In 1921 the ruling Bolshevik party experienced a profound crisis – both on the leadership and rank-and-file levels. Attempts to find a way out of the dead-end of war communism led to the bitter “discussion on trade unions” that divided even Central Committee and Politbureau of theRussian Communist Party (Bolsheviks), or RCP(b), into rival factions. The “Workers Opposition” and “Democratic Centralism Group” attacked the party tops for being out of touch with the proletarian masses.
The factional struggle engulfed also Communist party organization of the Baltic Fleet. Petrograd party leaders around Grigory Zinoviev and Fleet’s political commissar Nikolay Kuzmin, who supported Lenin’s faction, came against the Fleet’s commander Theodor Raskolnikov, who belonged to Trotsky’s faction and had to resign. Party leaders’ credibility among communist sailors diminished, there were talks about possible formation of the new opposition grouping – “the fleet opposition”. Influence of the fleet’s party cells had fallen, sailors were leaving the RCP(b) en masse: before the rebellion the Kronstadt party organization lost about 40% of its members.
In the course of rebellion itself, only one third of Kronstadt communists came out it, one third supported it, and one third stood neutral. The newly elected Provisional Bureau of Kronstadt organization of the RCP(b) called for co-operation with the rebels’ Revolutionary Committee (its members had to be shot by Cheka). And a number of rebellion’s leaders, including head of the Revolutionary Committee Stepan Petrichenko, were former Communist party members themselves. They understood their struggle as the struggle for the case of October 1917 with its proclaimed, but not realized goals.
Later, Rafail Abramovich, Menshevik leader in emigration, characterized Kronstadt rebellion as an uprising against Bolshevik dictatorship “by a part of the Bolshevism itself”. It is not an accident that the leading role at the beginning of uprising was played by old sailors from battleships “Sebastopol” and “Petropavlovsk”, many of whom participated in revolutionary events of 1917, when Kronstadt served as a main stronghold of Bolshevism. These old sailors were joined by younger conscripts from Southern Russia and Ukraine with fresh experiences of War Communism and the associated repressions.
The outcome of the Kronstadt rebellion proved once again that not every revolutionary situation leads to revolution. But had the 1921 uprising any chances to win?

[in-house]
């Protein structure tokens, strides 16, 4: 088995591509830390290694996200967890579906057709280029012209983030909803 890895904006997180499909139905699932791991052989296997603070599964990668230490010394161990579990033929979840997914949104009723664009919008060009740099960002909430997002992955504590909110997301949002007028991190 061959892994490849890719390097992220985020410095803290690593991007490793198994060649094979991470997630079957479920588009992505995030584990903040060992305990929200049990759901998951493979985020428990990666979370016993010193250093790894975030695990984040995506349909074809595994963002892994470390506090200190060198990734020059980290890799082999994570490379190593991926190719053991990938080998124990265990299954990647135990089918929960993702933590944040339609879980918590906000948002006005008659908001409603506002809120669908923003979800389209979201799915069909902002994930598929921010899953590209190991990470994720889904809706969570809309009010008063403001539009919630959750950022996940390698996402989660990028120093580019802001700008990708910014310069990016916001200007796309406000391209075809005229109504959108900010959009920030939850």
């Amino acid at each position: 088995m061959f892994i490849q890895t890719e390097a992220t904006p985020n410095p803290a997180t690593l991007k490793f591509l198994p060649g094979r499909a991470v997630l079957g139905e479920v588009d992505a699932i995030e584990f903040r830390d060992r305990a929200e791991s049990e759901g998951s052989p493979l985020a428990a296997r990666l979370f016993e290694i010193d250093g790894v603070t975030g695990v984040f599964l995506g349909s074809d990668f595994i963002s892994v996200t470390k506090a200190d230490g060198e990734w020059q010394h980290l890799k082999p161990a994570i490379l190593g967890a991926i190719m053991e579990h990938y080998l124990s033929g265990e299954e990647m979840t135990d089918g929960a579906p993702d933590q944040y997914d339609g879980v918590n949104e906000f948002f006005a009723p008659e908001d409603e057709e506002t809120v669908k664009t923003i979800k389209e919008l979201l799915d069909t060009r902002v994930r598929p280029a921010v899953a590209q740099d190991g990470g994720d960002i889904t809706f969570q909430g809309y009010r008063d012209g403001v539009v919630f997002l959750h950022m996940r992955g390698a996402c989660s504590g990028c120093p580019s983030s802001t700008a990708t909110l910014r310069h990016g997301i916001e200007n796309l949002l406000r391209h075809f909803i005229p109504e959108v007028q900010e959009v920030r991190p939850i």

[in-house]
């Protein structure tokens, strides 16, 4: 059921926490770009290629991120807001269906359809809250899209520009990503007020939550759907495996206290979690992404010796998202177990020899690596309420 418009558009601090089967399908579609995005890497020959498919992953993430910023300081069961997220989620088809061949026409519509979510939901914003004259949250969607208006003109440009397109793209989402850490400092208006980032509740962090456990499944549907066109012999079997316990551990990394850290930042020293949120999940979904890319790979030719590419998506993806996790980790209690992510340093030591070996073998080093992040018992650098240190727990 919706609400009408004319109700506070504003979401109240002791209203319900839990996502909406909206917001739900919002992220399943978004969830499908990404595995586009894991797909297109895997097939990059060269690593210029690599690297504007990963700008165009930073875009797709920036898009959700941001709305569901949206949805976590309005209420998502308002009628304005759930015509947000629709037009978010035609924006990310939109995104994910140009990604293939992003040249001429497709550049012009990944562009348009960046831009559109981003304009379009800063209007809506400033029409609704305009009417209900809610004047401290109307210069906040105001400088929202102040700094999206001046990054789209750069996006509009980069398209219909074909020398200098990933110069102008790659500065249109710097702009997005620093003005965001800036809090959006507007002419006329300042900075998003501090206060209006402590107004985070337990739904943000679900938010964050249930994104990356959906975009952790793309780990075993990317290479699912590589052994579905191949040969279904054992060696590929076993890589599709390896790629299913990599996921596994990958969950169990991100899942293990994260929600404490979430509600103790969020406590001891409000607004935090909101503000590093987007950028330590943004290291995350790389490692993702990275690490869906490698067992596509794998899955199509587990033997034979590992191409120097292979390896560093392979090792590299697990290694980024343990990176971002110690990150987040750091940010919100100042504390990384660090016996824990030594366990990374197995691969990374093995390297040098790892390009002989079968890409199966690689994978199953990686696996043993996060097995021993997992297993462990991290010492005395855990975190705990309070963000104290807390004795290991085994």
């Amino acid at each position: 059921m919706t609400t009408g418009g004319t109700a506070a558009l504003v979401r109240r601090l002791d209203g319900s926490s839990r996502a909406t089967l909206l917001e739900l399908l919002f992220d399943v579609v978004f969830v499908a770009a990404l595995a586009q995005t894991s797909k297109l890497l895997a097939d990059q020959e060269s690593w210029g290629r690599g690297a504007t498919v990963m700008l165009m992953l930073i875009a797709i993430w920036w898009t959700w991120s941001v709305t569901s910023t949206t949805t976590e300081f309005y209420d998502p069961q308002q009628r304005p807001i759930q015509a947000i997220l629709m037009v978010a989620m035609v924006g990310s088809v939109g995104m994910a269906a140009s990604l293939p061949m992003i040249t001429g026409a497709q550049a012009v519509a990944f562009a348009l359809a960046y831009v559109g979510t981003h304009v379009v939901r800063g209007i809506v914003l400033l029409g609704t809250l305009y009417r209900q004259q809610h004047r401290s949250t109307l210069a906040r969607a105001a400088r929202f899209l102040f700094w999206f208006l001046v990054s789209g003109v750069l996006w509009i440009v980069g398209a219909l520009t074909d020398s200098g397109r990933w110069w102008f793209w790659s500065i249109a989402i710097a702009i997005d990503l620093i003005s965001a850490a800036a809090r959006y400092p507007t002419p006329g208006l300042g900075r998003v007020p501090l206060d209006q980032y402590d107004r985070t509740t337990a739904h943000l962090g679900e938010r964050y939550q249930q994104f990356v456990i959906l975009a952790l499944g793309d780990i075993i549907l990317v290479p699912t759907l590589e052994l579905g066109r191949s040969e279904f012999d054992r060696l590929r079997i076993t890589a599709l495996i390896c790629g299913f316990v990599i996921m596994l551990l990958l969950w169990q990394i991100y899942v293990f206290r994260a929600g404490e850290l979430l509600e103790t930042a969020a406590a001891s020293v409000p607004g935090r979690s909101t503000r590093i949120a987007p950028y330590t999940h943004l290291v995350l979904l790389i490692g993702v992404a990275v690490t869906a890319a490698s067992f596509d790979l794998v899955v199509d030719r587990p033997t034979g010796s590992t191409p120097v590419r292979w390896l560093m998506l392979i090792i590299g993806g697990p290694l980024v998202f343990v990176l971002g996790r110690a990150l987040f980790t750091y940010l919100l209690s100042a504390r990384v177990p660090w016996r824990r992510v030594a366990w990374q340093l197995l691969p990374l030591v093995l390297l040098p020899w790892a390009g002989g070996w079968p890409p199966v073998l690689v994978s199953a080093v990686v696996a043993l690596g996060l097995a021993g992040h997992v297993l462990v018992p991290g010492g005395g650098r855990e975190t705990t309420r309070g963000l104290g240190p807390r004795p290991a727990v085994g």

Two and a half years earlier quite similar events took place not far away from Kronstadt – in German Baltic Sea port Kiel. In November 1918 sailors revolt there led to formation of the soldiers and workers council, similar to the Kronstadt Provisional Revolutionary Committee. The Council adopted the “14-point resolution”, the first paragraphs of which resembled those in the “15-point resolution” of Kronstadt: demands of freedom of speech, press and release of political prisoners. German government troops tried to suppress Kiel sailors, but failed. Rebels were joined by other soldiers and supported by workers. The movement spread to other cities all over the country – and that sparked a victorious November 1918 democratic revolution in Germany.
As in Kiel in 1918, Kronstadt rebels in 1921 had widespread sympathies among Petrograd workers and sailors. And Communist leaders understood a grave danger that workers-sailors coalition constituted for their rule. Nikolay Bukharin even told delegates of the Xth Party congress that the mutiny in Kronstadt was not so dangerous in comparison with workers’ protests in Petrograd and Moscow, where “petty-bourgeois virus infected a part of the working class with gangrene”. On March 5th Trotsky wrote: “Only seizure of Kronstadt would end political crisis in Petrograd”. Zinoviev sent panic letters to Moscow saying that the only reliable forces in Petrograd were five thousand military cadets and armed communists. On March 10th Michail Tukhachevsky, commander of the 7th army directed against Kronstadt, also urged about a possible workers uprising in Petrograd and stressed a necessity to move more troops into Northern capital to prevent it.